Middle school students tour Washington County Technical High School

April 19, 2012|By DON AINES |
  • Will McKinley, 3, shows off a dinosaur to Smithsburg Middle School students in an early childhood classroom at Washington County Technical High School. Middle school students visited various classrooms to see what the school has to offer.
By Ric Dugan, Staff Photographer

Middle school might be a bit early for someone to decide on a career, but it’s not too early to begin exploring.

On Thursday, students from five county middle schools toured Washington County Technical High School, where they got a glimpse of courses ranging from cosmetology to carpentry, to computer game development and animation.

“We were named the most outstanding science and technology program in the state of Maryland last year,” Sally Irwin, the Project Lead the Way biomedical science teacher told a group of eighth-graders from Boonsboro Middle School. “This is for kids who are college-bound.”

Forensic anthropology and recombinant DNA research are just some of the technologies biomedical students learn, and they can earn college credits while in high school, Irwin said.

This year’s seniors already have earned more than $750,000 in scholarship money, she said.

For the computer-gaming program, juniors learn about the 16 components of computer games and produce games during their senior year.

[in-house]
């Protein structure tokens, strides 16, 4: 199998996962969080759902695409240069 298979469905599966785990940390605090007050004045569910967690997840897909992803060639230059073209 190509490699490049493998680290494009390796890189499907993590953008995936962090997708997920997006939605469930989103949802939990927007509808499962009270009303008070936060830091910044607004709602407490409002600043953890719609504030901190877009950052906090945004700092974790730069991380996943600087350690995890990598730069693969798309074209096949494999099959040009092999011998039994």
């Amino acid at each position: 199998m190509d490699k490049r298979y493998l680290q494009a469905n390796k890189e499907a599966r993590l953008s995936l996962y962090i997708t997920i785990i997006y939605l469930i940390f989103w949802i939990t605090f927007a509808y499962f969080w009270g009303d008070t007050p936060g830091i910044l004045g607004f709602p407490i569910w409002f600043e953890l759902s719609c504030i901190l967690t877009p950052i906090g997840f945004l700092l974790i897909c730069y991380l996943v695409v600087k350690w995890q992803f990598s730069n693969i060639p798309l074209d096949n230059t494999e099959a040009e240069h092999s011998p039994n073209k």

Seniors Justus Barger and Travis Tracey said they designed a game for the Smithsonian American Art Museum’s Art of Video Games exhibit.

They also were filmed by the Smithsonian, so visitors can see them at the exhibit, they said.

F. Martin Nikirk, the computer-gaming program developer and teacher, said careers in the field can start at salaries of more than $60,000 a year. More students apply for the course than the 32 slots he has available for juniors and seniors, he said.

“It’s a good problem. ... We have plenty of students who want to come here,” Nikirk said.

The school also offers a number of advanced-placement courses and industry opportunities, he said.

Good grades, behavior and attendance are required of all applicants, Principal Jeffrey Stouffer told the visiting students.

Michael Jacobs, a Clear Spring High School junior who was conducting a tour for a group of middle-schoolers, said he first looked at the electrical construction course, but was advised his grades were good enough to be in pre-engineering.

Brian Tew, a Boonsboro High School junior also conducting the tour, is in the computer repair and networking program.

Both said they are college-bound.

“It’s the best choice I’ve ever made,” Jacobs said.

Tew said he liked the mix of academic and technical courses — and the lunches prepared by the culinary arts students are quite good.

Bobby Heavner, an eighth-grader at Boonsboro Middle School, said he wants to be an optometrist, and the school’s health occupations program would be a benefit.

Biomedical sciences sparked the interest of Smithsburg eighth-grader Alexis David, who said she wants to be in a profession that helps people. She also was impressed by the school’s scholarship figures.

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